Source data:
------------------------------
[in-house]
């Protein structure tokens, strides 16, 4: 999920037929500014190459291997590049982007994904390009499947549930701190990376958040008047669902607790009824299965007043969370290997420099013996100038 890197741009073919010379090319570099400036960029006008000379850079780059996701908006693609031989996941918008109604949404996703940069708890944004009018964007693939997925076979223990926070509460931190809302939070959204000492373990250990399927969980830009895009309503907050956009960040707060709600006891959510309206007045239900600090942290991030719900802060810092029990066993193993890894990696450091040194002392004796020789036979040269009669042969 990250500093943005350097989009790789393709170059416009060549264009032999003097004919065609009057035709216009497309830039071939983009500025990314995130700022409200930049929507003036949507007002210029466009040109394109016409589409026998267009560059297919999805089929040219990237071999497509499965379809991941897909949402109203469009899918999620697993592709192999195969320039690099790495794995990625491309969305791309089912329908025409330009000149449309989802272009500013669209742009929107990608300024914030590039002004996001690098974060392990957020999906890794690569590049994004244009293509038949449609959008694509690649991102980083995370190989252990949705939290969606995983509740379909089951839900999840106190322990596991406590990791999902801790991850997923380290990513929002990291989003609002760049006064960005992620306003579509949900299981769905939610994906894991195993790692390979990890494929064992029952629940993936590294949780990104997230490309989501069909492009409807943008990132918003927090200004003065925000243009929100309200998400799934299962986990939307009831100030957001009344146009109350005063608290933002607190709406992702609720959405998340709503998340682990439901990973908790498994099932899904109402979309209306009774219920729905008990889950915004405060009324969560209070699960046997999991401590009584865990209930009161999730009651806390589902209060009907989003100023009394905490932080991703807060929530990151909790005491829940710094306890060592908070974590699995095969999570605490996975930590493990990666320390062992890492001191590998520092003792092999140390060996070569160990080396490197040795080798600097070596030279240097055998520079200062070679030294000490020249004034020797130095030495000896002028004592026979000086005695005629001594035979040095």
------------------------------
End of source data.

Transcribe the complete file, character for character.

[in-house]
């Protein structure tokens, strides 16, 4: 999920037929500014190459291997590049982007994904390009499947549930701190990376958040008047669902607790009824299965007043969370290997420099013996100038 890197741009073919010379090319570099400036960029006008000379850079780059996701908006693609031989996941918008109604949404996703940069708890944004009018964007693939997925076979223990926070509460931190809302939070959204000492373990250990399927969980830009895009309503907050956009960040707060709600006891959510309206007045239900600090942290991030719900802060810092029990066993193993890894990696450091040194002392004796020789036979040269009669042969 990250500093943005350097989009790789393709170059416009060549264009032999003097004919065609009057035709216009497309830039071939983009500025990314995130700022409200930049929507003036949507007002210029466009040109394109016409589409026998267009560059297919999805089929040219990237071999497509499965379809991941897909949402109203469009899918999620697993592709192999195969320039690099790495794995990625491309969305791309089912329908025409330009000149449309989802272009500013669209742009929107990608300024914030590039002004996001690098974060392990957020999906890794690569590049994004244009293509038949449609959008694509690649991102980083995370190989252990949705939290969606995983509740379909089951839900999840106190322990596991406590990791999902801790991850997923380290990513929002990291989003609002760049006064960005992620306003579509949900299981769905939610994906894991195993790692390979990890494929064992029952629940993936590294949780990104997230490309989501069909492009409807943008990132918003927090200004003065925000243009929100309200998400799934299962986990939307009831100030957001009344146009109350005063608290933002607190709406992702609720959405998340709503998340682990439901990973908790498994099932899904109402979309209306009774219920729905008990889950915004405060009324969560209070699960046997999991401590009584865990209930009161999730009651806390589902209060009907989003100023009394905490932080991703807060929530990151909790005491829940710094306890060592908070974590699995095969999570605490996975930590493990990666320390062992890492001191590998520092003792092999140390060996070569160990080396490197040795080798600097070596030279240097055998520079200062070679030294000490020249004034020797130095030495000896002028004592026979000086005695005629001594035979040095």